Criminal networks are identifying empty properties using names on published obituaries and carrying out further research on the Land Registry. Once a suitable property has been discovered the criminal group then organise for fake documentation to be produced, registering on the electoral role and with utility companies. They meticulously work through the legal hurdles until the finances are released by the unsuspecting organisation. The rights to the property actually belong to a completely innocent party who have no idea the crime has taken place until a much later point.


There is an increased risk of fraud when:
• a property is empty or has been bought-to-let
• the owner is spending time abroad or is absent
• the owner is infirm or in a nursing or care home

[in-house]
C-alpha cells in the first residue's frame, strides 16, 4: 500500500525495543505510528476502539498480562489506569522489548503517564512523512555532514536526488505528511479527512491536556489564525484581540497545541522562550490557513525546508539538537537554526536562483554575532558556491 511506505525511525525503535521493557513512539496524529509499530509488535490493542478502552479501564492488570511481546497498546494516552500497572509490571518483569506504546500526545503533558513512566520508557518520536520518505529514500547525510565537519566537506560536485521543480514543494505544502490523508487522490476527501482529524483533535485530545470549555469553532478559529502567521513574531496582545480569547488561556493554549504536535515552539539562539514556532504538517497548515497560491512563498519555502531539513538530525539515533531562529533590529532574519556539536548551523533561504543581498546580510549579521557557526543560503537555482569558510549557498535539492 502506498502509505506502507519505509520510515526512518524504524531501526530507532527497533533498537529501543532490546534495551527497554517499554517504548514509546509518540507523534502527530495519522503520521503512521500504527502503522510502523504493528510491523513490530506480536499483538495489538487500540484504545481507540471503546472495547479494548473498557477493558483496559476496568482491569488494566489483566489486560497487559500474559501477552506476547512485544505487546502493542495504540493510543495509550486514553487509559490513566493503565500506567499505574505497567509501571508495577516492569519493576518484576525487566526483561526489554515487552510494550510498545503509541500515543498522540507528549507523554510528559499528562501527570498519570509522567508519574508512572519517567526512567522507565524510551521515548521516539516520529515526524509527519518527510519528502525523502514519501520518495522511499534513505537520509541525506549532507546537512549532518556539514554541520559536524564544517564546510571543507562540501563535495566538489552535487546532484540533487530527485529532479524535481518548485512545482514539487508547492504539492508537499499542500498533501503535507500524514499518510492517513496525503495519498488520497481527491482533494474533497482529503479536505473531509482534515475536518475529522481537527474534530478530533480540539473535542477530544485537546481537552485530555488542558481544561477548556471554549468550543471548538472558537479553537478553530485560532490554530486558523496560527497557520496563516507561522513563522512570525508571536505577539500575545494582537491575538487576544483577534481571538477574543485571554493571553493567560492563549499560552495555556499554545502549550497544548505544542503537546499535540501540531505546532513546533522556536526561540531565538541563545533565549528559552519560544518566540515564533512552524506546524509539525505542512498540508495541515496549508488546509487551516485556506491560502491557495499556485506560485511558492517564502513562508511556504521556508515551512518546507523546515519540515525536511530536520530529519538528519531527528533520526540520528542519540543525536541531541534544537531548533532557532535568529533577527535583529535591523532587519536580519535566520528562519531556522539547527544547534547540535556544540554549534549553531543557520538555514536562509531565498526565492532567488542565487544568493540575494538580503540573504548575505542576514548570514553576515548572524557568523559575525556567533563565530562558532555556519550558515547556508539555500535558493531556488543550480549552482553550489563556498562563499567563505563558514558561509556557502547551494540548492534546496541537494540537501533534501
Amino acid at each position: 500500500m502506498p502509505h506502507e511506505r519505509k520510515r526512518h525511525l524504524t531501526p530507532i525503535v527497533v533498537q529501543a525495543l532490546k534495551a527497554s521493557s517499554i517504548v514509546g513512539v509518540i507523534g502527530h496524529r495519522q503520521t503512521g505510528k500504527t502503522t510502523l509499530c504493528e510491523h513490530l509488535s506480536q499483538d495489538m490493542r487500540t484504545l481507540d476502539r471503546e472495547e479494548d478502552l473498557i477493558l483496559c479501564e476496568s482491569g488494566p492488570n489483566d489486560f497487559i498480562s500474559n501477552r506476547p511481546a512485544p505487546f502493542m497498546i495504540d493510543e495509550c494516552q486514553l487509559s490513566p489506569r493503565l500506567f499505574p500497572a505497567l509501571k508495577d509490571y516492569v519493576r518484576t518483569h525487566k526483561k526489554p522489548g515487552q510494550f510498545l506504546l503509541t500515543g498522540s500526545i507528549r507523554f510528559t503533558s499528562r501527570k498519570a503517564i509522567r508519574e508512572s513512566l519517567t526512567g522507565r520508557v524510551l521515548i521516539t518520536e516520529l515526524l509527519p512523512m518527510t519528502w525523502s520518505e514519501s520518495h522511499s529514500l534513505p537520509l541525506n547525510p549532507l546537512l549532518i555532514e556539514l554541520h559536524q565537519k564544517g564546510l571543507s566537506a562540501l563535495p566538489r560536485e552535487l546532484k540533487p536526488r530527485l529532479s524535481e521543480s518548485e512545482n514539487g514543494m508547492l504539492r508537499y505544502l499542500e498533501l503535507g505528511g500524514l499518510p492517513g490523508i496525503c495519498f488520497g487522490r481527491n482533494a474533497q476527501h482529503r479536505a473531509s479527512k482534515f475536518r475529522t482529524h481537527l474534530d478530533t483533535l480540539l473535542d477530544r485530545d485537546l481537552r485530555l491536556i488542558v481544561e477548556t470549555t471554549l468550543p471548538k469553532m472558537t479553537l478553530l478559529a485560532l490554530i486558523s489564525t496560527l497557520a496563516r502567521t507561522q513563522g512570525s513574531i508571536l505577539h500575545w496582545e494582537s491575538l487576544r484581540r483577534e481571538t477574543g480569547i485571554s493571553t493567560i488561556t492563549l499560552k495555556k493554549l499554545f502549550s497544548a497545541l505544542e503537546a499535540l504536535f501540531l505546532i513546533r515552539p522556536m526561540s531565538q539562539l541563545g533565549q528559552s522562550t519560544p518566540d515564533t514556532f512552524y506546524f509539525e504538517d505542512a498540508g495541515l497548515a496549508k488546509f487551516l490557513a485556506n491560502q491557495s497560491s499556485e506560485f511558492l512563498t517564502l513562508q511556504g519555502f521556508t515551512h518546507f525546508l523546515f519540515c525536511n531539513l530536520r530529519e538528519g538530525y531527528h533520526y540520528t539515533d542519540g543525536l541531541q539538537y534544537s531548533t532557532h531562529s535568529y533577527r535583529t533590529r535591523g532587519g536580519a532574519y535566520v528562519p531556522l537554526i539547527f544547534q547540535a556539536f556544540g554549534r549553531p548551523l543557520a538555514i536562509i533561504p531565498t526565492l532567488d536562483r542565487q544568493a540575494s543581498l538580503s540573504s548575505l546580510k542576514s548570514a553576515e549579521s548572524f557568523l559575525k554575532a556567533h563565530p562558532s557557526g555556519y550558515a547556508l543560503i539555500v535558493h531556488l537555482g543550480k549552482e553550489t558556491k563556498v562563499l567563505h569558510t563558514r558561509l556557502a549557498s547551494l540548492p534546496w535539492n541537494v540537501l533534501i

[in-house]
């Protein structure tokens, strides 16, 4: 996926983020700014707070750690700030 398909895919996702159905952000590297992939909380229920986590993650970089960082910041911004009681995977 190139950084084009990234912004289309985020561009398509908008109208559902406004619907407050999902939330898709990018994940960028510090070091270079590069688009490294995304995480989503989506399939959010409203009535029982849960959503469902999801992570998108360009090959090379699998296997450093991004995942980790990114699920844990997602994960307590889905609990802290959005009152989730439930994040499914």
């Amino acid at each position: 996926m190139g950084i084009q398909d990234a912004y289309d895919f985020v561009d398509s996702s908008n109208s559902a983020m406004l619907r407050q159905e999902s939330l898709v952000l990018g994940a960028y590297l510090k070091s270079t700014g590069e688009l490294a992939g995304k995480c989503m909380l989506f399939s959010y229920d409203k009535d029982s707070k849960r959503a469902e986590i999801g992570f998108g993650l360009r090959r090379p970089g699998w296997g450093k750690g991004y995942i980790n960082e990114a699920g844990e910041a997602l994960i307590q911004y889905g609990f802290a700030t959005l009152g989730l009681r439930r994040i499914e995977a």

• a relationship breaks down between the property owners/dwellers
• a property has no mortgage

Protect yourself against property fraud:
• Be very wary of mail solicitations claiming great returns, no matter how good they look. Check out the company first. For example, does it have a legitimate street address and landline number?
• If a deal seems too good to be true, then it probably is.
• Owners who are concerned their property might be subject to a fraudulent sale or mortgage can quickly alert the Land Registry and speak to specially trained staff for practical guidance about what to do next by calling the Property Fraud Line on 0300 006 7030. The line is open from 8.30am to 5pm Monday to Friday.
• If you have been affected by this, or any other fraud, report it to Action Fraud by calling 0300 123 2040, or visiting www.actionfraud.police.uk

Poor deal for York taxpayers

The new owners of the Haymarket car park site have announced the name of the hotel which will be built there. Vastinct Hospitality has bought part of the site from Hiscox and will build a 120 bedroomed economy “Moxy” hotel there.

Hiscox new York HQ. Ready for occupation before the end of the year

Hiscox new York HQ. Ready for occupation before the end of the year